There was once a child born to a woodcutter and his wife, a child so beautiful that the midwife, lifting him from the sodden mess of the birthing sheets, nearly dropped him. ‘Saints preserve us,’ she murmured, crossing herself.

The mother, raising her head from the mattress, looked at her son. ‘O,’ she said. A long, low sound. Her mouth a perfect, round simulacrum of the letter.

His was, you see, a beauty so surprising, so arresting that it was impossible to look away. The mind got snagged on those wide blue eyes, the long lashes, the perfect symmetry of his lips. The other mothers of the village sneaked away from their houses, from their own children, to climb the steep path to woodcutter’s cottage and peer in at the windows, hoping to catch a glimpse of this astonishing child. Time and time again, the infant’s mother would let the bread scorch in the stove, the milk overboil, the stew burn hard to the bottom of the pan because she was distracted by the sight of her son’s face.

If anything, he grew more beautiful with each passing year. By the time he was three a mass of white-blond curls haloed his face. His mother carried him close, passing through crowds of people who said, ‘O,’ and turned to see them go.

By the time he was fifteen, things came to a head. The problem was that when he walked down the main street, the girls of the village turned away from their work. They left their churning, their spinning, their baking. They put aside brooms, skillets, washing dollies, hot irons, whisks, mangles. They let slip from their hands their needles, their mops, their polishing cloths. They crowded into windows, they stoppered up doorways, they clustered at the pavement edges, just for a glimpse of his burnished curls in the breeze, the flex of his hand as he gripped the shaft of his axe, the muscled movement of his legs inside his woodcutter britches. ‘O,’ they sighed to each other, to him, to anyone who would listen. ‘O, o, o.’

The village elders called a meeting. It wouldn’t do, this kind of slipshod, female behaviour. And in the streets, too. Would it be possible, someone said, for the woodcutter’s boy to wear some kind of cloak or covering, so that the womenfolk wouldn’t see him as he passed by? But, someone else pointed out, how was the boy to perform his duties as a woodcutter, wearing a cloak? No, it was best all round if the womenfolk could be fitted with eye-shields, much as horses were, to prevent them from getting distracted.

The village elders called a meeting. It wouldn’t do, this kind of slipshod, female behaviour.

The idea was an unparalleled success. The laundry was ironed. The bread was baked. The ranges were blackened and gleaming, just as before. True, the women complained about the eye-shields, said they hurt, were too tight, caused headaches. But the work got done. All was right in the village.

It just so happened that three girls who lived on the other side of the forest walked out from their village one day, with baskets to fill with blaeberries. They walked a little further into the trees than they normally did, and then a little further and further again, until they came upon a clearing. Through the hazels, the blackthorns, the red-berried rowans, they saw a boy bringing down the gleaming blade of an axe with a single, clean movement. They saw his halo of curls, the fit of his shirt, the deep water blue of his eyes. The heart-shaped leaves above him trembled and fluttered, showing their pale undersides. ‘O,’ the eldest girl said, bringing up a purple-stained hand to cover her open mouth. ‘O,’ said the middle one. ‘O,’ said the youngest.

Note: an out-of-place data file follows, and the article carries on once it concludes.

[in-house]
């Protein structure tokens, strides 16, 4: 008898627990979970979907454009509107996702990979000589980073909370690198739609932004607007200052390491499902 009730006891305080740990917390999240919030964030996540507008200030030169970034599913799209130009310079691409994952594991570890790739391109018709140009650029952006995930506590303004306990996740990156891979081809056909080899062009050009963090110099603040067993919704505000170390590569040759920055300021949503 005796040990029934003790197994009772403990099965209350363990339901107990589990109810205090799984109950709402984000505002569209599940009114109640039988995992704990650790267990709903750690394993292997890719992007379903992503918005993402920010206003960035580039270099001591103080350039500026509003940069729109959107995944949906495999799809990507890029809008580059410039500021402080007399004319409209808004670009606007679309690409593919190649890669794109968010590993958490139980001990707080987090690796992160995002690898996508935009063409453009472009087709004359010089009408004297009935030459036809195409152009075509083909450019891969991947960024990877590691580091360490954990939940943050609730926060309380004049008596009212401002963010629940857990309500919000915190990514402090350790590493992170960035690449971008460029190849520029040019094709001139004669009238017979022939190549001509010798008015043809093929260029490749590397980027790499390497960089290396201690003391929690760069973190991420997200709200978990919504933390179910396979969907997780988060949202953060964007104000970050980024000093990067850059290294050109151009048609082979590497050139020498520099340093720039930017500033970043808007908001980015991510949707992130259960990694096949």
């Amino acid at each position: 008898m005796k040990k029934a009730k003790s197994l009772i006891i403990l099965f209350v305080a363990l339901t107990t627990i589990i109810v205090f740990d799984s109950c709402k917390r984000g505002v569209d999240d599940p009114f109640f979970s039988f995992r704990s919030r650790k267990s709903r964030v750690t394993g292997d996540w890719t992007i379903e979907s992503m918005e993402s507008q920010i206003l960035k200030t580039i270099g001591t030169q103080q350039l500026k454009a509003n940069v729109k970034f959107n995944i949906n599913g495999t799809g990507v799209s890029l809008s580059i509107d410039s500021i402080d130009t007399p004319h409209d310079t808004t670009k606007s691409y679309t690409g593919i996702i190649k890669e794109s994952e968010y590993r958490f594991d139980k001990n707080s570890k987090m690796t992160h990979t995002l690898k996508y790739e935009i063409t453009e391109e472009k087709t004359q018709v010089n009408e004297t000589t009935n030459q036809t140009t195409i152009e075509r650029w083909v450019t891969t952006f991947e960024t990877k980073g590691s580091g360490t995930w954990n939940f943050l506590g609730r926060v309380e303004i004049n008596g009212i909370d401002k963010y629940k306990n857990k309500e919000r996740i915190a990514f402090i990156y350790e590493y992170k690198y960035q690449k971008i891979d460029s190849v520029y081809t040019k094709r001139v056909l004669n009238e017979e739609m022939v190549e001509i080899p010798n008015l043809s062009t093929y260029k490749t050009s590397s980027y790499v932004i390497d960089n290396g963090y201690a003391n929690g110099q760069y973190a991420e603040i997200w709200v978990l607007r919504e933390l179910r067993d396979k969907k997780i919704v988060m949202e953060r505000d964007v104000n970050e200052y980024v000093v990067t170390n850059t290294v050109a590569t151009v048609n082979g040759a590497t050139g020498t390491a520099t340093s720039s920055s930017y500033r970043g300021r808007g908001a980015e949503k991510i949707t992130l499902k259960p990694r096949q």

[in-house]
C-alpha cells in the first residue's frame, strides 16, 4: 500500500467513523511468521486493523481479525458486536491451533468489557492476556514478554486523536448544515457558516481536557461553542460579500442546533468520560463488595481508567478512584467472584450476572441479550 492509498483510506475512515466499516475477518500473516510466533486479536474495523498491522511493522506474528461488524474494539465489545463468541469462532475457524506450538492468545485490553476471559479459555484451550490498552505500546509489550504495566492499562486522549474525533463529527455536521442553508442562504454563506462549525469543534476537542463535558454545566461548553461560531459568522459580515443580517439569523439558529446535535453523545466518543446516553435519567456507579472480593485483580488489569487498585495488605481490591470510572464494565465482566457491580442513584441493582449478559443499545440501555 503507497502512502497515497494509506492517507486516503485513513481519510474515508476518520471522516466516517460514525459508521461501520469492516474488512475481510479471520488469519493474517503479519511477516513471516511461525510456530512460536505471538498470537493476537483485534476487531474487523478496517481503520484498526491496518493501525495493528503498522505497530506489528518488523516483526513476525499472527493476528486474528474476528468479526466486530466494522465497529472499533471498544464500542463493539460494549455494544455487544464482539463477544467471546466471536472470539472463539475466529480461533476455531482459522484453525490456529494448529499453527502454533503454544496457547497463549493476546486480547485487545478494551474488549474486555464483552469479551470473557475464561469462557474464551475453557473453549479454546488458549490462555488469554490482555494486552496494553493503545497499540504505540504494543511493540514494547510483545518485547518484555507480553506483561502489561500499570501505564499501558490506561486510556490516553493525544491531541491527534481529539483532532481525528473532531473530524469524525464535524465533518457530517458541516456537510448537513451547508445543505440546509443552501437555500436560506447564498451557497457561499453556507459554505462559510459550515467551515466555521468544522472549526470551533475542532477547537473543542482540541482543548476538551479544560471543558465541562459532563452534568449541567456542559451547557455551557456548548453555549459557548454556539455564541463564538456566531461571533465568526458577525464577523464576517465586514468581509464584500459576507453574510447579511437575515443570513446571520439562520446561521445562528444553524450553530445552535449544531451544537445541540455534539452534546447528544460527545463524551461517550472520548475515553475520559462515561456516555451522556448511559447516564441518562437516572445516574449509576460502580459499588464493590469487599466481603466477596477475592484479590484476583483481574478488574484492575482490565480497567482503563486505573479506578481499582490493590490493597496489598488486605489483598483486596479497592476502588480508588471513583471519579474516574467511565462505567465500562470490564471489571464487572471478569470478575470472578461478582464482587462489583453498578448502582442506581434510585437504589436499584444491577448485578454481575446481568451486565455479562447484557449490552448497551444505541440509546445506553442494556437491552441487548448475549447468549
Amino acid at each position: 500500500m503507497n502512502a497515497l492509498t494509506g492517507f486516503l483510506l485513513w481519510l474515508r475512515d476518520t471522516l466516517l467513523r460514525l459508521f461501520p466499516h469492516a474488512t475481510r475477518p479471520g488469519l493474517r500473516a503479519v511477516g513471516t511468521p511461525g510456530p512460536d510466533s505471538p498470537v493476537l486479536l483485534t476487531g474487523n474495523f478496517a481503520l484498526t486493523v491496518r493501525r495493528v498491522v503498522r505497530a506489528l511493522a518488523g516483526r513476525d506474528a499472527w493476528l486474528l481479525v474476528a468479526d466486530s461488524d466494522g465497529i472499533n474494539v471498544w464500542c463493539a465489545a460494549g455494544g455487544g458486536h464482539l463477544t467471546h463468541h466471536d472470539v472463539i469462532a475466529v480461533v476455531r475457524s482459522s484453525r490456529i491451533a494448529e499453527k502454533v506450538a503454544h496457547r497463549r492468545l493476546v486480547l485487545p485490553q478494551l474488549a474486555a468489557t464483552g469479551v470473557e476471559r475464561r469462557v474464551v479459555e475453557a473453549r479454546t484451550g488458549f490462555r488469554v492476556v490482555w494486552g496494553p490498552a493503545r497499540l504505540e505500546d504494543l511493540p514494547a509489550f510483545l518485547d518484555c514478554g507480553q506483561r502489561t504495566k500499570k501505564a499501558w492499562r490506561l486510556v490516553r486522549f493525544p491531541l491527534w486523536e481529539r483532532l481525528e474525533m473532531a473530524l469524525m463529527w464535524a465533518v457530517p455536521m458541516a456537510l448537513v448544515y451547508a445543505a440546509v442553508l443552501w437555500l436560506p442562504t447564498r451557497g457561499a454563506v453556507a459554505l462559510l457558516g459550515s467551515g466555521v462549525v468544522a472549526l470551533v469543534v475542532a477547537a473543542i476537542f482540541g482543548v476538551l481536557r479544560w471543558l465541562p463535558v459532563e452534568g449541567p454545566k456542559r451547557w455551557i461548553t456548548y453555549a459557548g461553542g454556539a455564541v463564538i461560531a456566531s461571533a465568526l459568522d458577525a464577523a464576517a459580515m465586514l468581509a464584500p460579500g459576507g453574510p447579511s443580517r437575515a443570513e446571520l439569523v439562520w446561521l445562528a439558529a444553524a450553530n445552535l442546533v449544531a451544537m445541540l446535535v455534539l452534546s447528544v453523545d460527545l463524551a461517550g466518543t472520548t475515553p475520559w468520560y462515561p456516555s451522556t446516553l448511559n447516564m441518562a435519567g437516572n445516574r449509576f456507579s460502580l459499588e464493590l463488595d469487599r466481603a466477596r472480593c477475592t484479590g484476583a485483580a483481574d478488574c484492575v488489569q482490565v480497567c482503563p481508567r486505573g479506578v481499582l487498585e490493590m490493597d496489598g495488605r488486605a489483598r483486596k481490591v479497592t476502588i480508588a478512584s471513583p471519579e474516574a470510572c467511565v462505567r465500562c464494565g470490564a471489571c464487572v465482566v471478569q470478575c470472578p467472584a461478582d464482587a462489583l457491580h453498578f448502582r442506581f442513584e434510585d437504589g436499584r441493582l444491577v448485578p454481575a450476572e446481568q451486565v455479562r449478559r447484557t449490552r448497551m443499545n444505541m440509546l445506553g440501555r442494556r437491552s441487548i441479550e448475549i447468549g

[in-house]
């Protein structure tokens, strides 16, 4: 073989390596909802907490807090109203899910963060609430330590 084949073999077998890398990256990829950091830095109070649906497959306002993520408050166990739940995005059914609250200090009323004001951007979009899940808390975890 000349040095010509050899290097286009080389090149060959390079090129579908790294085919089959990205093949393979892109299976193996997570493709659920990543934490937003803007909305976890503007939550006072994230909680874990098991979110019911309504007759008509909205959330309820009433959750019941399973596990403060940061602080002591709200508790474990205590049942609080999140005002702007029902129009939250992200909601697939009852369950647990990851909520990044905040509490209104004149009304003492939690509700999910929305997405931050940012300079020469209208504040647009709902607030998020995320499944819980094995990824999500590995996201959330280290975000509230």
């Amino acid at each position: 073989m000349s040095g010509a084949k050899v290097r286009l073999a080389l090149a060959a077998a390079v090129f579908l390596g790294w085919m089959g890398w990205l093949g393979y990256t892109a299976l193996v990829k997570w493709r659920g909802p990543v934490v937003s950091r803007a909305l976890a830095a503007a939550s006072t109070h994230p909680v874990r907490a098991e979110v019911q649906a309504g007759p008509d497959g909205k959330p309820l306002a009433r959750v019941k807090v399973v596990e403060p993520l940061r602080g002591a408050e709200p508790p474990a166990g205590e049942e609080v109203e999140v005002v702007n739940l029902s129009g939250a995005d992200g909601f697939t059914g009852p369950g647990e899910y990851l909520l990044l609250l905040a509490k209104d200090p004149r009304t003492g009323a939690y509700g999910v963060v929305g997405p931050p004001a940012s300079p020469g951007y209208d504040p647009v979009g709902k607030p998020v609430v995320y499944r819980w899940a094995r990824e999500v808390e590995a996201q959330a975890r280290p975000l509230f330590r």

The boy glanced up. He thunked his axe deep into the trunk of the lime tree and left it there for a moment while he wiped his brow with a handkerchief that the girls immediately coveted. He looked at them; they looked back at him. Then he shrugged and picked up his axe again. He was quite used to women gawping at him.

But having never seen the boy before in their lives, the girls from the other side of the forest were even more struck by him than the women from his own village. His effect on them was ten times as strong, twenty times more devastating. They stood and stood and stood. ‘O,’ they said. ‘O.’ They stood there for a long time, well after dark and into the night, well after the woodcutter’s boy had packed up his tools and gone home. So long, in fact, that their toes began to curl downwards, into the soil. They reached their arms out for him – ’Please, please’ – but he did not come to them. Their arms became stuck: stretched out, scooping at empty air. Their toes, deep in the soil now, like roots, would no longer move. Their skins hardened and turned brown in the sun. And still they murmured, ‘O.’ Very soon in the grove of lime trees there were three new trees, the likes of which had never been seen before.

The boy’s father, chancing upon them one day, circled them once, twice, three times. ‘Hmm,’ he said, fingering one of their strange leaves. His son said nothing.

And this is how the oak tree came to life. The noise when the wind passed through their leaves – a wistful, longing sort of sound, like a sigh, like a sob – lent itself to the name the villages gave these unusual trees: O, they called them. O trees. Which, after a while, because it was easier to say, became ‘oak’.

The oak’s leaves are the shape of the last thoughts that passed through the girls’ heads. Wavy, curled. Massed together, in spring, and at Lammas, they look like a halo.